Hey guys, Mitko aka Fitness Consistency Coach here and today I want to answer a very common question that comes up whenever someone catches the flu: should you work out when you’re sick?
Sadly, the idea for this post came recently after I myself got the flu and had to decide whether to hit the gym or stay at home and rest.
So I thought, why not at least make something good out of it all and write a helpful piece of advice for those of you who may find yourselves in the same situation in the future.
Anyway, to answer that question, first we have to look at…
As you know, there’s an undeniable correlation between the stress we experience and our health and well-being.
In another blog post I talked about the 2 categories of stress – eustress and distress.
To quickly reiterate, eustress is the type of stress that is beneficial to us and our bodies.
In fact, that’s the whole premise of fitness and bodybuilding. We put stress on our systems in the gym and if we’re healthy, well-nourished and well-rested, our bodies adapt by growing bigger and stronger.
But what if that stress is just too much for us to handle and our bodies can’t adapt?
Well, that’s called distress and it can be disastrous to our health and well-being.
Now, what you also have to realise is that there are different types of stress – there’s physical, psychological, environmental and lifestyle stress.
And the sum of all those types of stress is what your body has to withstand and adapt to.
So to decide whether or not it’s a good idea to workout while sick you have to take into consideration both the stress caused by the workout AND the stress caused by the flu.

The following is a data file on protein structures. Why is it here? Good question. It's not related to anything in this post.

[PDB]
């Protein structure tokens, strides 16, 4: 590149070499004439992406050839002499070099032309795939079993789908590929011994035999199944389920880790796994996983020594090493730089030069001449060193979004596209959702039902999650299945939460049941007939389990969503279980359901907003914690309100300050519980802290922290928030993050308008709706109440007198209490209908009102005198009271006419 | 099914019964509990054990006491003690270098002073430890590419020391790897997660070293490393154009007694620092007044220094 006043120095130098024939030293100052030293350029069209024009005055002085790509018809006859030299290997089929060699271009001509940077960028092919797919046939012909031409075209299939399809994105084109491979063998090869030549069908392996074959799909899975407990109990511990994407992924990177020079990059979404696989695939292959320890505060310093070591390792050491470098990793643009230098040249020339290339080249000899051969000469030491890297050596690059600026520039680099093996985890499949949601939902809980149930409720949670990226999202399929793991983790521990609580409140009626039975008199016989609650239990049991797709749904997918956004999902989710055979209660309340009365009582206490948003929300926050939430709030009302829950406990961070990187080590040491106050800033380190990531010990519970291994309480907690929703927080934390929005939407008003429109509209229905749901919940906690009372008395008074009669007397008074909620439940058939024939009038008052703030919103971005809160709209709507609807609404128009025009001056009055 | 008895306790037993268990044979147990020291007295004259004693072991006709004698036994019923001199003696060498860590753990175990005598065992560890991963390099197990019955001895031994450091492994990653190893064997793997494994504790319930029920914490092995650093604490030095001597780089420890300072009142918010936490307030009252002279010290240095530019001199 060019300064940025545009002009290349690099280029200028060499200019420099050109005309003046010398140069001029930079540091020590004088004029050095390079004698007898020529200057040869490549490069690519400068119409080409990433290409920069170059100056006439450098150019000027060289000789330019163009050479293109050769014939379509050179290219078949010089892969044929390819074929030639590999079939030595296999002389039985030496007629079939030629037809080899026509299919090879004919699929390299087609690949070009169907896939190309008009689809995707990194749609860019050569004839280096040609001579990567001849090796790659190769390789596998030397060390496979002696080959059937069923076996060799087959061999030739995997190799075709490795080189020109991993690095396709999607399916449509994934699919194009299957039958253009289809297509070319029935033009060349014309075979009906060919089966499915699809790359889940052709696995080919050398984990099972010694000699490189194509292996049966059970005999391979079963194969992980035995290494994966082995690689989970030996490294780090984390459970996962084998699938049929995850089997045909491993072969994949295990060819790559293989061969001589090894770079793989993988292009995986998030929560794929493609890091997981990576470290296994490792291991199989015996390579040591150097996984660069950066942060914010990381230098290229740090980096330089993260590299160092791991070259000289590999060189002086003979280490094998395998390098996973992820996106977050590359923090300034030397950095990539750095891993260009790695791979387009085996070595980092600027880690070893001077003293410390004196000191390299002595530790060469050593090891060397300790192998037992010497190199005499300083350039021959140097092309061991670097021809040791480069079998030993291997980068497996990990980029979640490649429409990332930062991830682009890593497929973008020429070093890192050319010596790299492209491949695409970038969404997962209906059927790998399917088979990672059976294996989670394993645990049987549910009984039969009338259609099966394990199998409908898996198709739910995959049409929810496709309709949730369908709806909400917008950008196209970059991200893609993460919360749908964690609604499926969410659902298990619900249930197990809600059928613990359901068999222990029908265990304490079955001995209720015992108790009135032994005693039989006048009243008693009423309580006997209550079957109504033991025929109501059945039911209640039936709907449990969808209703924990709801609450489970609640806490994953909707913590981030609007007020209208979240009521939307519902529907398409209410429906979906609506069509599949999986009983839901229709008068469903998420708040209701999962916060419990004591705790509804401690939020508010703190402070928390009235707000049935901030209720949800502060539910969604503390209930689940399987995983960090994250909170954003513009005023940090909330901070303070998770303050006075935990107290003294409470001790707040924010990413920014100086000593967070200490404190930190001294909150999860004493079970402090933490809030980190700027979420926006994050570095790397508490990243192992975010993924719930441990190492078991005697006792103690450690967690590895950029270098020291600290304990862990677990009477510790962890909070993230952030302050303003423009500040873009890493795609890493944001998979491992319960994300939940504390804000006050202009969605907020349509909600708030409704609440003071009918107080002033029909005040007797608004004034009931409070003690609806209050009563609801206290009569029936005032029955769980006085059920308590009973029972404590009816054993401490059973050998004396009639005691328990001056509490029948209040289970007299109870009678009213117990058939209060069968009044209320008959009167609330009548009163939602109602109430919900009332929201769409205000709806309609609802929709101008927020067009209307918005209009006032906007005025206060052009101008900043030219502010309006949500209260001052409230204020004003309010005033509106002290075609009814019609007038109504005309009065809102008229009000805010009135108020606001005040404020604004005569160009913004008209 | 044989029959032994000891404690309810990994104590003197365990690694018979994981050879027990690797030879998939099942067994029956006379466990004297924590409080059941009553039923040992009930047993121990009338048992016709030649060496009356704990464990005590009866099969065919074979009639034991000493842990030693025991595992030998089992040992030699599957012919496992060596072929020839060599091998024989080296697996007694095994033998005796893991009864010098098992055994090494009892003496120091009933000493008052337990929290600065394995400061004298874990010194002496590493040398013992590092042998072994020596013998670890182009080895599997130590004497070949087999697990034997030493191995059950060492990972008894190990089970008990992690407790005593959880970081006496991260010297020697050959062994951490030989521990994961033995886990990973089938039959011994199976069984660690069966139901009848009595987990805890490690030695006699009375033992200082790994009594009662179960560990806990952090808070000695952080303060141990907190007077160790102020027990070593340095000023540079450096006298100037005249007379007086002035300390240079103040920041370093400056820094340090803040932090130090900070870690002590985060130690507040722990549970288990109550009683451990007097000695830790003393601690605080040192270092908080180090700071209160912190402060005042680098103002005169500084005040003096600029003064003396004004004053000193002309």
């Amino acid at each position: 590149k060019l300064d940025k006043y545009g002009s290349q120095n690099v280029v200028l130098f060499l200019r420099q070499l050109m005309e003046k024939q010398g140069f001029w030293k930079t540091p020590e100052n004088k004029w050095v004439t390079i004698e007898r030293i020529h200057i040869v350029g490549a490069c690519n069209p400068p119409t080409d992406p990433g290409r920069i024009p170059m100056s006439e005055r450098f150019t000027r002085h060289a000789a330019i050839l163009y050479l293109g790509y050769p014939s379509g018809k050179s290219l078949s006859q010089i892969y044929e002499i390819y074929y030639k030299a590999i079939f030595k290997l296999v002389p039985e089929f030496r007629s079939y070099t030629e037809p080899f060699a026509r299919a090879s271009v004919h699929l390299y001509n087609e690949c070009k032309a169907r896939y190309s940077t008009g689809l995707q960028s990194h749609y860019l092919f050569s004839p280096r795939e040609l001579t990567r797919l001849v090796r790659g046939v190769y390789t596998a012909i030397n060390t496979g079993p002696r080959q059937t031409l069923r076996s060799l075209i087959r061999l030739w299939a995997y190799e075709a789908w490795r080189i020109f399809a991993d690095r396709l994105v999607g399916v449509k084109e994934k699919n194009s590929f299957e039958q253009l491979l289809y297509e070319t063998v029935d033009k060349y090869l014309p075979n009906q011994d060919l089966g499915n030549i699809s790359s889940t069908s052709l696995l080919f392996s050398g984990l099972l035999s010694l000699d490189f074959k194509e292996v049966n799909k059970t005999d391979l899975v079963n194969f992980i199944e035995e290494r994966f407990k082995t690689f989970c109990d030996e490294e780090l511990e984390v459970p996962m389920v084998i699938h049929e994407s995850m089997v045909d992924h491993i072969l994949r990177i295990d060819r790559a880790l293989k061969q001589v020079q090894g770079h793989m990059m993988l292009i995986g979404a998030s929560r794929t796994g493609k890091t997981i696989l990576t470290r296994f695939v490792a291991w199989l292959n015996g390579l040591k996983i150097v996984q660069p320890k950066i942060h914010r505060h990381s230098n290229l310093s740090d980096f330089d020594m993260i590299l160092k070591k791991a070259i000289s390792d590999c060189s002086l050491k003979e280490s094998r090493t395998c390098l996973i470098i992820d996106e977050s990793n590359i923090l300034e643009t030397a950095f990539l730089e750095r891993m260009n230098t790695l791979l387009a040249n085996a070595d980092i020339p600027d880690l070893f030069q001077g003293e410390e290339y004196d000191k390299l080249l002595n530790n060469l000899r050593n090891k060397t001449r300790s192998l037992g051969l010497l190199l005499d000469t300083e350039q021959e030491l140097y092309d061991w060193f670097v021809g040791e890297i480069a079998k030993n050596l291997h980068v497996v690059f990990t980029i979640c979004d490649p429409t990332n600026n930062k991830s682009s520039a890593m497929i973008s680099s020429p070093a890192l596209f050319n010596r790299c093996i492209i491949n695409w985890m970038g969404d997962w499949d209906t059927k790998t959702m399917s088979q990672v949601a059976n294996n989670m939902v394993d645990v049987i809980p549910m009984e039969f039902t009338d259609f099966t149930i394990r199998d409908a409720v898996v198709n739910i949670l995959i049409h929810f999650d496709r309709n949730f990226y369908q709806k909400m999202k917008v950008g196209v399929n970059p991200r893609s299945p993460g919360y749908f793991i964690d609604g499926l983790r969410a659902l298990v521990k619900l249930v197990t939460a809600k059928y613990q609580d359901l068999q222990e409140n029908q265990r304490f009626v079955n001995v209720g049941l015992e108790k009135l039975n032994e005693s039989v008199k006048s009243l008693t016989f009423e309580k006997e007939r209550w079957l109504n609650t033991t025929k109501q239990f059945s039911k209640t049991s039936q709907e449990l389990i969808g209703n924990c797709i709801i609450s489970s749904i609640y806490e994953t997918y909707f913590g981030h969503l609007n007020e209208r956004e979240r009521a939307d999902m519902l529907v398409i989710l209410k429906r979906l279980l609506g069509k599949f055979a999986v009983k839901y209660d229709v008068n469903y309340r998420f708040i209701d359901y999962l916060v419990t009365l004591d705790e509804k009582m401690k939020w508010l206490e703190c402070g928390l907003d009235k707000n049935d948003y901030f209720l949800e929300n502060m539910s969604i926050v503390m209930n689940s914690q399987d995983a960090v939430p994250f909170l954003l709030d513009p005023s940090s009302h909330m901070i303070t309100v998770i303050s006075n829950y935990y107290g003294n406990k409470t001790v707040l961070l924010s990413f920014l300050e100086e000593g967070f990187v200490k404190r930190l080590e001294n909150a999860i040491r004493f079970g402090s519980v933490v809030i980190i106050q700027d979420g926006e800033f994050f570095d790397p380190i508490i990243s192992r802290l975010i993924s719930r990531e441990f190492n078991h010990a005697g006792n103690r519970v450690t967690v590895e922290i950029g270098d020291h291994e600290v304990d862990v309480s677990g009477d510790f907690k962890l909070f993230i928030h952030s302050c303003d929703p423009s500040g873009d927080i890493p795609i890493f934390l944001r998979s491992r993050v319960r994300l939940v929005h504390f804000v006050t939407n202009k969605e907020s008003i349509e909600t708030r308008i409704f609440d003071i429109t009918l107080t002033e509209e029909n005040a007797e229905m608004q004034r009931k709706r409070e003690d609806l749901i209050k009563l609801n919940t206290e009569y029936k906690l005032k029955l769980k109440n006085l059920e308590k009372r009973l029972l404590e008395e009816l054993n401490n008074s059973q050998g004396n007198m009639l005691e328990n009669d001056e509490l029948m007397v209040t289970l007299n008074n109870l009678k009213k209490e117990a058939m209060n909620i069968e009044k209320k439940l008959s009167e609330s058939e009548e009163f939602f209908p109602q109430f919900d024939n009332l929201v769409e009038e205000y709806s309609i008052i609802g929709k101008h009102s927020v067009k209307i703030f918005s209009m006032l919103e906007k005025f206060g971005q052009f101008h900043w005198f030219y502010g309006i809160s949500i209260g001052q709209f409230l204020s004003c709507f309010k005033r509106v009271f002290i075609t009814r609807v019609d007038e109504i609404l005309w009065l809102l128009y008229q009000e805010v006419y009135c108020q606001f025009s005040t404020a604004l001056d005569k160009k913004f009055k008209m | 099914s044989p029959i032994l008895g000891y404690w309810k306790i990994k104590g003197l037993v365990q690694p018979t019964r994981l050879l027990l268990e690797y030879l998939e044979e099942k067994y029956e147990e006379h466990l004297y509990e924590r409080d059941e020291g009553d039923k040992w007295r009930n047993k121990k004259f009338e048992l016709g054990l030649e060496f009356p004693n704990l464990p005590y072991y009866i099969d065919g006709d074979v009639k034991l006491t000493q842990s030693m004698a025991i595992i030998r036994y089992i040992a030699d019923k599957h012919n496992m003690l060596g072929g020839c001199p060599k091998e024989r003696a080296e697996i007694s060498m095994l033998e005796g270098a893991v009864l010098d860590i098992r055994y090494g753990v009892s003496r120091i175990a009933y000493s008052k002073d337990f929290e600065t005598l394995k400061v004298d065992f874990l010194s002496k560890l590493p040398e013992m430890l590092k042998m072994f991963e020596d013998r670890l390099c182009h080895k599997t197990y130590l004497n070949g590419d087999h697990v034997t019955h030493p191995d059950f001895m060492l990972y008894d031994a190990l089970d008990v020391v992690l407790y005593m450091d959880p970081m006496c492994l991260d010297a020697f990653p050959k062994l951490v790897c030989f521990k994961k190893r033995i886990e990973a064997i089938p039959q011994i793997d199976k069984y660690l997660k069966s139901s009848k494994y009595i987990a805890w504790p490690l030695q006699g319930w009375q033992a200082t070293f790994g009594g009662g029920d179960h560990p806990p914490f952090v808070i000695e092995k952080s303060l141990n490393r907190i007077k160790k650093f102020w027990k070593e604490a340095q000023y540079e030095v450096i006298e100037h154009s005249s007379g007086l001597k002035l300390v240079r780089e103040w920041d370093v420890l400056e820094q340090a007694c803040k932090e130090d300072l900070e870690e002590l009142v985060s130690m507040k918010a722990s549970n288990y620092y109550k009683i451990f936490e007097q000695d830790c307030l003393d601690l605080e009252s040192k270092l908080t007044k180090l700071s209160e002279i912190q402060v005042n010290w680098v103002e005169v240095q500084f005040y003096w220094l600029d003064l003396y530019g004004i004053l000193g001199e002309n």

On its own, a solid workout is great for you since it’s just the stimulus needed to trigger an adaptation response in your body.
But when you stack the stress caused by the flu on top of the stress caused by a grueling workout session, that’s a recipe for disaster.
How To Tell If Working Out While Sick Is OK
Basically, it’s up to you to gauge how bad your flu is and whether a workout would worsen things or not.
It’s also up to you to decide whether to go all out or back off a bit if you do decide to hit the gym.
The fact that you decided to go doesn’t mean that you now have to go beast mode and try to beat personal records.
It might be a good idea to do a deload or cut the volume down – or both.
Anyway, if I had to give you some general guidelines, my recommendations would be the following:
– If you’re healthy, execute your training plan as laid out and give it all you’ve got.
– If you only have symptoms like a sore throat, coughing, runny or congested nose, I would still work out but I would cut down on the volume or the intensity – or both.
– If you also have symptoms like muscle or joint pain, headaches, fever, malaise, diarrhea or vomiting, I’d advise you to just stay at home until you get better.
Lastly, if you stayed out of the gym because of the flu, once it’s gone and you’re healthy again, don’t just jump into your training routine at the intensity and volume at which you operated before getting sick.
Instead, ease into your training routine by gradually raising the intensity and volume.
A good rule of thumb is to ease back into your training routine in proportion to the length of your sickness.
So if you were sick for 4 days, then make sure to take at least 4 days to ease back into your regular routine.
Getting sick sucks…
But it happens so it’s important to know what to do when it does.
I hope this post clarified things for you so you know what to do next time you get the pesky flu.
As always, if all of this training and nutrition stuff is making your head hurt and you want someone to take out all of the guesswork and tell you exactly what to do to get the body you want, I’d be glad to lend a helping hand.